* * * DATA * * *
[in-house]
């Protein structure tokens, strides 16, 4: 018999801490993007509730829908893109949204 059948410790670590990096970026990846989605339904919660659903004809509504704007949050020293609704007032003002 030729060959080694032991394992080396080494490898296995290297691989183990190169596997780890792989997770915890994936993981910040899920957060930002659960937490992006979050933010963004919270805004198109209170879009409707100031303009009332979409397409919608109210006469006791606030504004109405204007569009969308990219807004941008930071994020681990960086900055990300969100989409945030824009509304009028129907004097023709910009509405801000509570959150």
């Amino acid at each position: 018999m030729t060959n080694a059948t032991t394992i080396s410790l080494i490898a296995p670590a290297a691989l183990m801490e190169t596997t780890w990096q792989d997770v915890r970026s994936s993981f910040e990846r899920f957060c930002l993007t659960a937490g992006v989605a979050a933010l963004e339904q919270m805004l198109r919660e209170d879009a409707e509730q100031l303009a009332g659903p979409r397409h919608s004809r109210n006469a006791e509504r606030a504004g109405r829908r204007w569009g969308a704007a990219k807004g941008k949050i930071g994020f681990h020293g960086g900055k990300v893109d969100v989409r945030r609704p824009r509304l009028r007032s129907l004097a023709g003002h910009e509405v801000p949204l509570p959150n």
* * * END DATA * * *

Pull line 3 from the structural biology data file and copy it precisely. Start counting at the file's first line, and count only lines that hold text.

């Amino acid at each position: 018999m030729t060959n080694a059948t032991t394992i080396s410790l080494i490898a296995p670590a290297a691989l183990m801490e190169t596997t780890w990096q792989d997770v915890r970026s994936s993981f910040e990846r899920f957060c930002l993007t659960a937490g992006v989605a979050a933010l963004e339904q919270m805004l198109r919660e209170d879009a409707e509730q100031l303009a009332g659903p979409r397409h919608s004809r109210n006469a006791e509504r606030a504004g109405r829908r204007w569009g969308a704007a990219k807004g941008k949050i930071g994020f681990h020293g960086g900055k990300v893109d969100v989409r945030r609704p824009r509304l009028r007032s129907l004097a023709g003002h910009e509405v801000p949204l509570p959150n």